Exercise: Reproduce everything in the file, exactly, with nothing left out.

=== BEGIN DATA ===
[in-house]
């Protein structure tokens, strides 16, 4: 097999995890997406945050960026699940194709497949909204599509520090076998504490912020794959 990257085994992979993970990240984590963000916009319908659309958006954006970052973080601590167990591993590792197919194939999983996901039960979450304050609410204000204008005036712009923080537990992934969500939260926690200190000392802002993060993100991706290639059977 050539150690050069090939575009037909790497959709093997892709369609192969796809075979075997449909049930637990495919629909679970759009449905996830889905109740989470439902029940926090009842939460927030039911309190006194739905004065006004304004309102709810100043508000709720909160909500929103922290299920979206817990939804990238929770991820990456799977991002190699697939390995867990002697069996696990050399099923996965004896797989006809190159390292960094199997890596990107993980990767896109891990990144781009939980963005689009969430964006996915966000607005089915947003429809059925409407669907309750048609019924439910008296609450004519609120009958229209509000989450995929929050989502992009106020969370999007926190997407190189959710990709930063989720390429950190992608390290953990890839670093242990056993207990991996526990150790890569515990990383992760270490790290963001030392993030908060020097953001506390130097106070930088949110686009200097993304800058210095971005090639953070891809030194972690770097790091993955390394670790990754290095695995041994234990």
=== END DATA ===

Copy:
[in-house]
């Protein structure tokens, strides 16, 4: 097999995890997406945050960026699940194709497949909204599509520090076998504490912020794959 990257085994992979993970990240984590963000916009319908659309958006954006970052973080601590167990591993590792197919194939999983996901039960979450304050609410204000204008005036712009923080537990992934969500939260926690200190000392802002993060993100991706290639059977 050539150690050069090939575009037909790497959709093997892709369609192969796809075979075997449909049930637990495919629909679970759009449905996830889905109740989470439902029940926090009842939460927030039911309190006194739905004065006004304004309102709810100043508000709720909160909500929103922290299920979206817990939804990238929770991820990456799977991002190699697939390995867990002697069996696990050399099923996965004896797989006809190159390292960094199997890596990107993980990767896109891990990144781009939980963005689009969430964006996915966000607005089915947003429809059925409407669907309750048609019924439910008296609450004519609120009958229209509000989450995929929050989502992009106020969370999007926190997407190189959710990709930063989720390429950190992608390290953990890839670093242990056993207990991996526990150790890569515990990383992760270490790290963001030392993030908060020097953001506390130097106070930088949110686009200097993304800058210095971005090639953070891809030194972690770097790091993955390394670790990754290095695995041994234990």